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08 March 2012

Simple Living Tip: Live in a Small House



This post on Treehugger was brought to my attention by Vanessa of A Simply Good Life the other day and I couldn't wait to share it with you. I have started developing a fascination with the small house movement. While I cannot imagine myself living in the minute home of the Lorence family, I know that right now I am living with way less than I thought I could 5 years ago. 

The examples of people who have turned away from luxurious visions of inexistent riches inspire me so much. Leading a fulfilled and mindful life can never be achieved by owning. It is all in our way of thinking and attitude to life and that is why, it comes as no surprise that living with less enriched the senses and the mind.

Building small when the world craves big
Johnny Sanphillippo is a university-graduate working as a housekeeper and painter, who earns less than $20,000 a year. And yet over time he has built himself a tiny home in Hawaii, for which he has paid only in cash in the process of building. While it took him 10 years to finish his project, he is a happy owner of a small house and a garden where he also grows his own food.

Indeed, our family of three lives a perfectly full-blooded life in much the same area as Johnny, the only difference being that our home has two floors and our backyard is the forest. Oh yes, and we live way more north. But, when you evaluate your needs you will be left with just a few basic things that can make you a happy and self-sufficient person. Everything beyond that is in your imagination.

 

Evolution, really?
I am in awe with the evolution of humanity, or lack of it, actually. After living modestly for centuries, humanity has reached the point of such extreme greed and over-consumption that nowadays, the people who have got out of the daze and are trying to get back to the basics are pronounced revolutionaries.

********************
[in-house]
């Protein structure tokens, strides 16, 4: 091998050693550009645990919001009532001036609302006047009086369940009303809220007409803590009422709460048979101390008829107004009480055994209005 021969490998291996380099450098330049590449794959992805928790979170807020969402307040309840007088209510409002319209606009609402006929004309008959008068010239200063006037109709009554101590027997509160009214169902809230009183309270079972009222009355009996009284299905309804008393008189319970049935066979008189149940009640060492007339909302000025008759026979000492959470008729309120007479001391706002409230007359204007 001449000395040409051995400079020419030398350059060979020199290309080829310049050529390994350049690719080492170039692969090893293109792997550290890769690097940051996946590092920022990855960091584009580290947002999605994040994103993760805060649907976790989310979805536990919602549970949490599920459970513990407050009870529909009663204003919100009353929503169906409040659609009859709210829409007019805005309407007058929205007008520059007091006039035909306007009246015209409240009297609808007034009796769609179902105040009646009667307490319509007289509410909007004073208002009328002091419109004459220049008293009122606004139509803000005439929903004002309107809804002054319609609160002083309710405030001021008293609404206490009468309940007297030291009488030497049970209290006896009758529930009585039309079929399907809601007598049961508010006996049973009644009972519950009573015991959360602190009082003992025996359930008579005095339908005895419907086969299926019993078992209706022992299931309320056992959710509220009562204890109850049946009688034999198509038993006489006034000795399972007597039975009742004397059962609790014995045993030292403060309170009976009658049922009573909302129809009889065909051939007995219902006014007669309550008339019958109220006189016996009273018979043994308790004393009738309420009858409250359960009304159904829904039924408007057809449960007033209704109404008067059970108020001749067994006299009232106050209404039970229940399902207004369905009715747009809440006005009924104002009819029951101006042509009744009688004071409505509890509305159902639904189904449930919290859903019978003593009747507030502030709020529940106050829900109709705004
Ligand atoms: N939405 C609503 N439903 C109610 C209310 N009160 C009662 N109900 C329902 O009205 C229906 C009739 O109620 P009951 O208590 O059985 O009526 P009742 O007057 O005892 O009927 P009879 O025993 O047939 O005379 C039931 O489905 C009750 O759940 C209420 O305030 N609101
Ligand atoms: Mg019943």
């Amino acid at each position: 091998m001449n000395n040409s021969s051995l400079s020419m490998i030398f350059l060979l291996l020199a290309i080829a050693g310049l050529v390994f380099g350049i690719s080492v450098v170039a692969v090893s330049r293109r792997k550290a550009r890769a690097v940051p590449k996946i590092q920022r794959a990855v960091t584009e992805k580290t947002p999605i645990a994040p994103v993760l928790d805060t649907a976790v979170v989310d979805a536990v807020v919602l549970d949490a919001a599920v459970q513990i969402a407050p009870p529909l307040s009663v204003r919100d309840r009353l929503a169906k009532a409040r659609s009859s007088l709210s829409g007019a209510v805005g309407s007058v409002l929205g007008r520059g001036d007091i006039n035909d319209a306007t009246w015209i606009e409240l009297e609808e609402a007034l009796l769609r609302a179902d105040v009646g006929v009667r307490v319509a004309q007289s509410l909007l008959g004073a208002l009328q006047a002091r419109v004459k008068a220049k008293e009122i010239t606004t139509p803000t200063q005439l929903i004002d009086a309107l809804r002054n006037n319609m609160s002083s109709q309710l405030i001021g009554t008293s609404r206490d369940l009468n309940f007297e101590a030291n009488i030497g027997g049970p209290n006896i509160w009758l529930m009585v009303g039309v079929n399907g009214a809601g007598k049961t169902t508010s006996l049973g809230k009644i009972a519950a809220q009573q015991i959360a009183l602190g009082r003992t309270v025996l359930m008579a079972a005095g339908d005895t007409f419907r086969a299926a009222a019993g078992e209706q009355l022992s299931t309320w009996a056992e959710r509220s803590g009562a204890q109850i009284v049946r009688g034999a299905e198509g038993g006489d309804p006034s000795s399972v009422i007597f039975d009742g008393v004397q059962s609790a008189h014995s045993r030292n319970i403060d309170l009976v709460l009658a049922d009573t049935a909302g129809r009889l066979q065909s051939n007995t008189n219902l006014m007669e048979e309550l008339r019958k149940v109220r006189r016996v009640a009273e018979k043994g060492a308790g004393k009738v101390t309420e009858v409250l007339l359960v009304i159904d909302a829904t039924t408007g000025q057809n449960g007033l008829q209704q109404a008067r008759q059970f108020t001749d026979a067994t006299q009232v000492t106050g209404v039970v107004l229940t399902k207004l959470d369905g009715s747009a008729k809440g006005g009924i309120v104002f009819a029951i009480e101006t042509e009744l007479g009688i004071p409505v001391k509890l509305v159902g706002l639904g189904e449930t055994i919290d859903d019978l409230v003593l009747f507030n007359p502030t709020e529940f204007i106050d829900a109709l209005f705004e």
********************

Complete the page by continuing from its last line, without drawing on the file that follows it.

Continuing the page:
Just think of how many useless stuff you have in your home. Even if you are trying to de-clutter. Even if you already have de-cluttered. I bet that there are still objects that you feel emotionally connected to and don't want to let go even if you haven't used them in a year. 

All we need is love
According to psychologists, lack of love makes us crave and collect stuff. The more stuff we own, the bigger space we need. Notice that I am not even saying "living" space. Because it is not for living, it is for storing. Why not open up your house today and really, and honestly clean it? This will translate into opening your heart and mind for new opportunities and will make space for love.

And, after all, all we need is love, isn't it?

You might actually find out that you don't need so much storage space after de-cluttering and can even move to a smaller home which will also save you money. Or time for making the money. 

Work less.

Need less.

Consume less.

Less is more. It opens time and space for what really matters - intellectual growth.

Now tell me, would you like to be in Johnny's shoes?

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